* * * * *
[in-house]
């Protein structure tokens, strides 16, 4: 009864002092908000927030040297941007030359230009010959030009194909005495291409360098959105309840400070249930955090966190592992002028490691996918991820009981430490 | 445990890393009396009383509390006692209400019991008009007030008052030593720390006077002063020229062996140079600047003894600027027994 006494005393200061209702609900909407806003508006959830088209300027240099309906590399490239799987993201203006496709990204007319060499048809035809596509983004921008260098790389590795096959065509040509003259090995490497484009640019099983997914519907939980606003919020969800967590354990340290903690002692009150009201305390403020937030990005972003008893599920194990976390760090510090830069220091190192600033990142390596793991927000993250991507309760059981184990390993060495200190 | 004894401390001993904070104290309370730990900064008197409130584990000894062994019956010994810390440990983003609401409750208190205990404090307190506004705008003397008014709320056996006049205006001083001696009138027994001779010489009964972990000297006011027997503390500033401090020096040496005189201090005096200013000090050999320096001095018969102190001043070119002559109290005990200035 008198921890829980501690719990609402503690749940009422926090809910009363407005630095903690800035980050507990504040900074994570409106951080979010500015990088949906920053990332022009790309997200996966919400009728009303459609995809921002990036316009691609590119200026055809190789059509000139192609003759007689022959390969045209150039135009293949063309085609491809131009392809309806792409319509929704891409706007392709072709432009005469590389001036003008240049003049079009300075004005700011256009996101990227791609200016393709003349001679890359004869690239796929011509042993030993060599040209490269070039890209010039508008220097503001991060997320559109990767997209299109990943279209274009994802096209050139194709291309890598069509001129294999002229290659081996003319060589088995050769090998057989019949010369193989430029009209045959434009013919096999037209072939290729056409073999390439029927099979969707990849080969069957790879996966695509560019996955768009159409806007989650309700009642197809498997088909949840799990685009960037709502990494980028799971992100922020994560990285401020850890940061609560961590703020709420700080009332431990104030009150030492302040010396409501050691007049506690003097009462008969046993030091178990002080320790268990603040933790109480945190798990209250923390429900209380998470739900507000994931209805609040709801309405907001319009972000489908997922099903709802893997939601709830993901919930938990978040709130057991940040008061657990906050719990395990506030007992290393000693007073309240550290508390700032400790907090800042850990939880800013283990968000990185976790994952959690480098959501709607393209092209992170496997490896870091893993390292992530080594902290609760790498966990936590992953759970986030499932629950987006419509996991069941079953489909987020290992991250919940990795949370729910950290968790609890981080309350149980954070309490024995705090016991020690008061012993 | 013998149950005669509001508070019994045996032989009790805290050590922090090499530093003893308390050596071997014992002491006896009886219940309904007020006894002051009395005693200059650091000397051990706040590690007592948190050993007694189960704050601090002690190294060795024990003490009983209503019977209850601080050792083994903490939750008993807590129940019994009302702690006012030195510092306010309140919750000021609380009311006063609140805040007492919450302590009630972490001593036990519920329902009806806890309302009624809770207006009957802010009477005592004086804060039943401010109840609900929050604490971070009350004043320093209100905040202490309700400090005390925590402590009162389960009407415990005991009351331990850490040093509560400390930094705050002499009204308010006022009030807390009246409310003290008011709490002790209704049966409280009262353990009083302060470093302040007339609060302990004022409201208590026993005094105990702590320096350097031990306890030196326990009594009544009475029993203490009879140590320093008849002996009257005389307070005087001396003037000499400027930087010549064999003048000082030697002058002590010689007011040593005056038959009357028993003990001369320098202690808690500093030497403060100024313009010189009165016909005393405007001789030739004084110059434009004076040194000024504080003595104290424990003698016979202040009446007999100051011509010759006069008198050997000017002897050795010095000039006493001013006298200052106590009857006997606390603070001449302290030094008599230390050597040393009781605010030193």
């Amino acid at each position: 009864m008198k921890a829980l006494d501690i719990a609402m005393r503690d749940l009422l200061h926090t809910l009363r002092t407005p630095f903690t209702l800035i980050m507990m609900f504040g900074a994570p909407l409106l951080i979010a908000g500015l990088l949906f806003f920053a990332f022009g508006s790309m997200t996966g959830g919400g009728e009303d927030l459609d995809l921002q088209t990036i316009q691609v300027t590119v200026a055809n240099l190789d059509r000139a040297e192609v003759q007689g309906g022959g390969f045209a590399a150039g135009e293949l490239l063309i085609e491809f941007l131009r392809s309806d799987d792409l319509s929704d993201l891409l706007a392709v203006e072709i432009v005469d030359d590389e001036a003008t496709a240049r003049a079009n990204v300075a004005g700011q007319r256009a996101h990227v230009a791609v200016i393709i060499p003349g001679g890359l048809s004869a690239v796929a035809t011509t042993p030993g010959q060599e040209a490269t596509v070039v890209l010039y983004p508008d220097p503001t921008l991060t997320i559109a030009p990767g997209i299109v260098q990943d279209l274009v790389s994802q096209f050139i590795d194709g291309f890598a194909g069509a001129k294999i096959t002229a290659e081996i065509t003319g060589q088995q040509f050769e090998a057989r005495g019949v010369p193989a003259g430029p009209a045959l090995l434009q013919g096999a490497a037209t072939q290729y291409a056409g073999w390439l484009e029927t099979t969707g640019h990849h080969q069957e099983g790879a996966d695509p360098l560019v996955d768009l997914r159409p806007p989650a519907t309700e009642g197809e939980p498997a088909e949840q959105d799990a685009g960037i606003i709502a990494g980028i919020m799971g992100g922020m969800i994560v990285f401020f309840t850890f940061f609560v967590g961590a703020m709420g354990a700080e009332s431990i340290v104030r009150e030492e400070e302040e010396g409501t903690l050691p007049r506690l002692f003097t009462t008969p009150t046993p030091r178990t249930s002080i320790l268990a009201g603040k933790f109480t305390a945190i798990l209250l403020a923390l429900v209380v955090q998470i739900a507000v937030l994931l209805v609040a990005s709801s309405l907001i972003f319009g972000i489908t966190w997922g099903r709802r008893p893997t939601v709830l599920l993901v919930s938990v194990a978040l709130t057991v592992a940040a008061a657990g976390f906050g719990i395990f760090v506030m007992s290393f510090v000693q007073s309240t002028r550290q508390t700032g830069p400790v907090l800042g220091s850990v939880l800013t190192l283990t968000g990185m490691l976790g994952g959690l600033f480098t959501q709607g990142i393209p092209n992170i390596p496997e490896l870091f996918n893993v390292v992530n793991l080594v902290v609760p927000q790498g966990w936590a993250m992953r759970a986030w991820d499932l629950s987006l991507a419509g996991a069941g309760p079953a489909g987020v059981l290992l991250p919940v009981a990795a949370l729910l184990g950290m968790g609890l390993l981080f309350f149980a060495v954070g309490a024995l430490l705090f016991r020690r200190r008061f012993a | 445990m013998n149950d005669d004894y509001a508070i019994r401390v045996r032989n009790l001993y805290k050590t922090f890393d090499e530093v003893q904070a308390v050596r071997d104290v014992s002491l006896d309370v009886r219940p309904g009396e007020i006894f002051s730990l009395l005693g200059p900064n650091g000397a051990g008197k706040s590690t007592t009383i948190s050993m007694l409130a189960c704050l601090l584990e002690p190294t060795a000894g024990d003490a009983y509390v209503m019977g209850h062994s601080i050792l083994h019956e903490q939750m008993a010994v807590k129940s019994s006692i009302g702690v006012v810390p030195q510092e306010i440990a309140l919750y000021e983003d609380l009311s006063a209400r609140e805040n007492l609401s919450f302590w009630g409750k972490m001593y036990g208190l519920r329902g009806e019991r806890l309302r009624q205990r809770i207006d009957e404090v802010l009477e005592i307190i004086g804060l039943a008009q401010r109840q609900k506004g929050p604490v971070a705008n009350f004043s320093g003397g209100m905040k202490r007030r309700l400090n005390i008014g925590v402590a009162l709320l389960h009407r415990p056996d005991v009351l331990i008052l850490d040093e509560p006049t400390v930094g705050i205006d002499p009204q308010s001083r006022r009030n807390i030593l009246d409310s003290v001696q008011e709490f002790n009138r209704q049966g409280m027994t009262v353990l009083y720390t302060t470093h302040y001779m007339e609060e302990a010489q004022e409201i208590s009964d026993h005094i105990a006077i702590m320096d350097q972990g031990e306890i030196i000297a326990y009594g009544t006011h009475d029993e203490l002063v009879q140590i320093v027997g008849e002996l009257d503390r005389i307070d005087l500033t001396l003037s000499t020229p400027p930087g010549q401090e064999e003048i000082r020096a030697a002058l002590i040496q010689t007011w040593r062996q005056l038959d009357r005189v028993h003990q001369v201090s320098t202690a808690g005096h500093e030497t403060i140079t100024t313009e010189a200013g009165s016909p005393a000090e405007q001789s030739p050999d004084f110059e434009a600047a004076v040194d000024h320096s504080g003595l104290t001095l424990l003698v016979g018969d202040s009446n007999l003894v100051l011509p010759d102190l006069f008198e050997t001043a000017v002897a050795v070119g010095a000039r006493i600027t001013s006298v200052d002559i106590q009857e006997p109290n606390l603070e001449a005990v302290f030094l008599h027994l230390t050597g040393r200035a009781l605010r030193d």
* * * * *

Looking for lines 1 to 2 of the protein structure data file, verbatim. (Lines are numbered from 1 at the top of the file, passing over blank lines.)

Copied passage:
[in-house]
């Protein structure tokens, strides 16, 4: 009864002092908000927030040297941007030359230009010959030009194909005495291409360098959105309840400070249930955090966190592992002028490691996918991820009981430490 | 445990890393009396009383509390006692209400019991008009007030008052030593720390006077002063020229062996140079600047003894600027027994 006494005393200061209702609900909407806003508006959830088209300027240099309906590399490239799987993201203006496709990204007319060499048809035809596509983004921008260098790389590795096959065509040509003259090995490497484009640019099983997914519907939980606003919020969800967590354990340290903690002692009150009201305390403020937030990005972003008893599920194990976390760090510090830069220091190192600033990142390596793991927000993250991507309760059981184990390993060495200190 | 004894401390001993904070104290309370730990900064008197409130584990000894062994019956010994810390440990983003609401409750208190205990404090307190506004705008003397008014709320056996006049205006001083001696009138027994001779010489009964972990000297006011027997503390500033401090020096040496005189201090005096200013000090050999320096001095018969102190001043070119002559109290005990200035 008198921890829980501690719990609402503690749940009422926090809910009363407005630095903690800035980050507990504040900074994570409106951080979010500015990088949906920053990332022009790309997200996966919400009728009303459609995809921002990036316009691609590119200026055809190789059509000139192609003759007689022959390969045209150039135009293949063309085609491809131009392809309806792409319509929704891409706007392709072709432009005469590389001036003008240049003049079009300075004005700011256009996101990227791609200016393709003349001679890359004869690239796929011509042993030993060599040209490269070039890209010039508008220097503001991060997320559109990767997209299109990943279209274009994802096209050139194709291309890598069509001129294999002229290659081996003319060589088995050769090998057989019949010369193989430029009209045959434009013919096999037209072939290729056409073999390439029927099979969707990849080969069957790879996966695509560019996955768009159409806007989650309700009642197809498997088909949840799990685009960037709502990494980028799971992100922020994560990285401020850890940061609560961590703020709420700080009332431990104030009150030492302040010396409501050691007049506690003097009462008969046993030091178990002080320790268990603040933790109480945190798990209250923390429900209380998470739900507000994931209805609040709801309405907001319009972000489908997922099903709802893997939601709830993901919930938990978040709130057991940040008061657990906050719990395990506030007992290393000693007073309240550290508390700032400790907090800042850990939880800013283990968000990185976790994952959690480098959501709607393209092209992170496997490896870091893993390292992530080594902290609760790498966990936590992953759970986030499932629950987006419509996991069941079953489909987020290992991250919940990795949370729910950290968790609890981080309350149980954070309490024995705090016991020690008061012993 | 013998149950005669509001508070019994045996032989009790805290050590922090090499530093003893308390050596071997014992002491006896009886219940309904007020006894002051009395005693200059650091000397051990706040590690007592948190050993007694189960704050601090002690190294060795024990003490009983209503019977209850601080050792083994903490939750008993807590129940019994009302702690006012030195510092306010309140919750000021609380009311006063609140805040007492919450302590009630972490001593036990519920329902009806806890309302009624809770207006009957802010009477005592004086804060039943401010109840609900929050604490971070009350004043320093209100905040202490309700400090005390925590402590009162389960009407415990005991009351331990850490040093509560400390930094705050002499009204308010006022009030807390009246409310003290008011709490002790209704049966409280009262353990009083302060470093302040007339609060302990004022409201208590026993005094105990702590320096350097031990306890030196326990009594009544009475029993203490009879140590320093008849002996009257005389307070005087001396003037000499400027930087010549064999003048000082030697002058002590010689007011040593005056038959009357028993003990001369320098202690808690500093030497403060100024313009010189009165016909005393405007001789030739004084110059434009004076040194000024504080003595104290424990003698016979202040009446007999100051011509010759006069008198050997000017002897050795010095000039006493001013006298200052106590009857006997606390603070001449302290030094008599230390050597040393009781605010030193």